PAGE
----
One of the more annoying things about the film is that it was meant to be released last November, and it thus begins and ends around Christmas and New Year’s and also prominently features the German Christmas carol “Es ist ein Ros entsprungen”–all of which just completely does not work for a film release in sweltering August. (My guess is that they will attempt to rush out the video for pre-Christmas, later this year.) Apparently, they had to do some major-scene reshoots (never a good sign!), but they had to wait until Eric Bana had grown his hair back after being the bald-bad-ass Romulan, Nero, in Star Trek and for the correct season to come around again. (Bana’s hair, or lack of it in Star Trek, oddly “stars” in both films.) As the time-traveller, he is semi-naked a lot, although you never actually really ever see more than his chest and, occasionally, his fleeting ass. He’s also in Funny People (an even worse film), so he’s kind of the “overexposed” (in some cases, literally) actor of summer 2009, something like Jude Law was five to eight years ago.

Bana’s co-star, pretty Canadian actress Rachel McAdams, was earlier in the romance film The Notebook (which no doubt inspired her being cast as the time-traveller’s wife), and she was the victim in the thriller Red Eye, as well as being in the comedies Mean Girls and Wedding Crashers. Speaking of people and things Canadian, I noticed Toronto’s Roncesvalles/High Park and Queens Quay areas (etc.) pretending to be Chicago, and apparently parts of the film were also done in Hamilton, Ontario. The score is by frequent Atom Egoyan collaborator Mychael Danna (who, as his brother Jeff told me in June, has recently moved back to Toronto from LA). The score was actually recorded in LA, though. Also, the occasional classical singing heard in the film is provided by Canadian operatic soprano Isabel Bayrakdarian, and the Toronto band Broken Social Scene appears as a wedding cover band, performing (in what must be the worst wedding song selection ever) Joy Division’s “Love Will Tear Us Apart Again.”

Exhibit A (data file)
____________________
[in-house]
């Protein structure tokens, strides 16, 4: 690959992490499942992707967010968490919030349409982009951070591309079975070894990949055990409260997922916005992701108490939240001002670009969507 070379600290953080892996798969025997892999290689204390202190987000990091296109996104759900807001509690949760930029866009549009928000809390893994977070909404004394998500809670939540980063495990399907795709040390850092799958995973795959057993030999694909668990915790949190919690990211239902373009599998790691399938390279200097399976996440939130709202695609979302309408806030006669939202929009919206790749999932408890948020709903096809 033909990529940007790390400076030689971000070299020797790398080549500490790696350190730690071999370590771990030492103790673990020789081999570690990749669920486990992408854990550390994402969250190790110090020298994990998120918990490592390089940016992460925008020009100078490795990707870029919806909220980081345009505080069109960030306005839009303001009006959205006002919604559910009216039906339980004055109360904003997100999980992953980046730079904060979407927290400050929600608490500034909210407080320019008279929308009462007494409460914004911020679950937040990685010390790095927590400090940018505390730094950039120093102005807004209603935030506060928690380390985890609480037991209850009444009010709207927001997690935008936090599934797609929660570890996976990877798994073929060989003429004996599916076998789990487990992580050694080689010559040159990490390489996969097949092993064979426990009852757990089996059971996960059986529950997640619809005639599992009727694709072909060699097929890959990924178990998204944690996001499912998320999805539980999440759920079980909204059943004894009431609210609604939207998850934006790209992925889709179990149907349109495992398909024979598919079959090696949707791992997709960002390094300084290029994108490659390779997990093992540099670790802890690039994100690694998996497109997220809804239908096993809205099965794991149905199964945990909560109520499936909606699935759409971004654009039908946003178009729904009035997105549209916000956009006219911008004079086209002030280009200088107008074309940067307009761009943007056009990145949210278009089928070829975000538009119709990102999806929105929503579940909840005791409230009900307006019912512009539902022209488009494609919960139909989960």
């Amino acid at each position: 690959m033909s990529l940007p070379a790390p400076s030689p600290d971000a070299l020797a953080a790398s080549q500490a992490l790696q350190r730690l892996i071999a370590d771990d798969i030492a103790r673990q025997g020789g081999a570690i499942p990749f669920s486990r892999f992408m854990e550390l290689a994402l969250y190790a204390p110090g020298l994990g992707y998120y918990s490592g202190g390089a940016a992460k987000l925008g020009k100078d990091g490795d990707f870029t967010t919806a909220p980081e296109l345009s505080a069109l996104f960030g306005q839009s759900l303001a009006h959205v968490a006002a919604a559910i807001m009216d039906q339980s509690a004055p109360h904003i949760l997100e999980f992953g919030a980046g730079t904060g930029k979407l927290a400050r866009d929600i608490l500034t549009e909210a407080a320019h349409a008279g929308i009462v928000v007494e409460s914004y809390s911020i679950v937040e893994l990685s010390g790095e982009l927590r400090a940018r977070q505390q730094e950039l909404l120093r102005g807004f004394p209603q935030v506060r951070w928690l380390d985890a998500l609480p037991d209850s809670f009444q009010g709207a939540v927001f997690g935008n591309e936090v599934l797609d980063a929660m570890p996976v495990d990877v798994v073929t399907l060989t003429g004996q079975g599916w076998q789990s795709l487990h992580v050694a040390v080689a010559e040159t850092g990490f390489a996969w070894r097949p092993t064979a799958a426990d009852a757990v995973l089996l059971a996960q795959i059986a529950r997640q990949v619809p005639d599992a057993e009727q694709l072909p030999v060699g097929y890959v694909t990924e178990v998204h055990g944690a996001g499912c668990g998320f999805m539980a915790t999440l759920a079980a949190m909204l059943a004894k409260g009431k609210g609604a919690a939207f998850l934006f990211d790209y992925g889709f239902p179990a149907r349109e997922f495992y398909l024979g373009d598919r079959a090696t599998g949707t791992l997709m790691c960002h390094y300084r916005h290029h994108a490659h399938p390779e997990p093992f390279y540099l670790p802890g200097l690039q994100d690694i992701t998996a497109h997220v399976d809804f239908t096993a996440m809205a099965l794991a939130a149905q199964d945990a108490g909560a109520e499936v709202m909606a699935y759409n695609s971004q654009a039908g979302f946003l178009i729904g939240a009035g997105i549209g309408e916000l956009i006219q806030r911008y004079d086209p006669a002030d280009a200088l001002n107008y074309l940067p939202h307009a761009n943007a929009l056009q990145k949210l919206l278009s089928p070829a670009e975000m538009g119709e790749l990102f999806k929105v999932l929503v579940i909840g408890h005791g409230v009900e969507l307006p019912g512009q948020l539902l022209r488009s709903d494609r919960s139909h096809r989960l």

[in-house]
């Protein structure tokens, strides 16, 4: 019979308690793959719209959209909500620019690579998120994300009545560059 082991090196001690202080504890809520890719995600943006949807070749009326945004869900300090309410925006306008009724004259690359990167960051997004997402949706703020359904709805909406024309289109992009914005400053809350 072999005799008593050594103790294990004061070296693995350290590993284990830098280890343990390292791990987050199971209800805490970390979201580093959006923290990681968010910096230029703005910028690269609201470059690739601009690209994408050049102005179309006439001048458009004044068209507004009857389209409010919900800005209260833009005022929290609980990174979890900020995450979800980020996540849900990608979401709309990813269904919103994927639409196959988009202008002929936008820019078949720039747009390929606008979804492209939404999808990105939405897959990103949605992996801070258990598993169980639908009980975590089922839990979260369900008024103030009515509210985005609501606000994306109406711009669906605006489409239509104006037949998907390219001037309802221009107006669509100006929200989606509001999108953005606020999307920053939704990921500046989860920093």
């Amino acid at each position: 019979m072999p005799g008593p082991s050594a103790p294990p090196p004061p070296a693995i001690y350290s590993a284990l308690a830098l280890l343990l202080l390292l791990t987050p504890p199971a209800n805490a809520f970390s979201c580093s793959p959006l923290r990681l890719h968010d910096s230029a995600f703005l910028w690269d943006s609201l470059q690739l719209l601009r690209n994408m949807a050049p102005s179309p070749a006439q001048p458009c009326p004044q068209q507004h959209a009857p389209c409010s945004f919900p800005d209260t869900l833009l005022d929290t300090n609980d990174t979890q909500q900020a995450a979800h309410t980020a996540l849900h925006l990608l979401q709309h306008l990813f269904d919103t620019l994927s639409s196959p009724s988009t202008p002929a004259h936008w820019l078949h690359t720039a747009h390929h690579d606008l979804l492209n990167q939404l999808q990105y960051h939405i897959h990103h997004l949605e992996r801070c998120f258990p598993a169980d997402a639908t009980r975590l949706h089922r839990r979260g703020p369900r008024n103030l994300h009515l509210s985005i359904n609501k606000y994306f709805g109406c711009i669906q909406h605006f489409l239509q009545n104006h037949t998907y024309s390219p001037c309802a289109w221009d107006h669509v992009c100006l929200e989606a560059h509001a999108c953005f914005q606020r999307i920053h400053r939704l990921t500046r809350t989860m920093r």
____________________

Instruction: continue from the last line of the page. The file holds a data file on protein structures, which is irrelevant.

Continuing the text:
For multiple versions of the same character, instead see the much better current science-fiction film Moon. For incorporations of 1980s’ British gloom-rock, instead see the much better current “relationship” film 500 Days of Summer.

500 Days of Summer

In 500 Days of Summer, I was amazed at how certain aspects of it are so “oldey-timey.” Even its scattered use of meditative voice-over and its use of a certain pop-rock songs are quite retro, the latter featuring not only the Smiths’ “There is a Light That Never Goes Out” (1986), but also a hilariously cheesy fantasy sequence making use of Hall and Oates’ “You Make My Dreams (Come True)” (1980) and even reasonable integrations (?!) of karaoke performances and arguments for Ringo Starr as the “best Beatle.”

As with so many of Woody Allen’s movies, this film has surface features of being a “romantic comedy,” but it’s actually far more philosophical than anything even remotely along those lines these days. Basically, a young woman (Zooey Deschanel) doesn’t want a serious relationship with a smitten young man (Joseph Gordon-Levitt) but “plays” with him for a while anyhow. However, the tone of the film, despite a few somewhat extreme moments (including its opening “dedication”), is surprisingly not really depressing or vindictive at all.

Despite the semi-retro vibe of parts of the movie, it is also set in a reasonable version of the present and in a gently post-modern, time-shifting way, as directed by former music-video director Marc Webb. It also features usually-underplayed aspects of Los Angeles, such as green spaces, architecture, park benches, “everyday” business, public transit, and relatively normal people. I’ve lived there for six years, so I know perfectly well that it’s not all movie stars and freeways, in the same way that I know perfectly well that 1980s’ music isn’t all about Madonna videos.

True Blood 2.2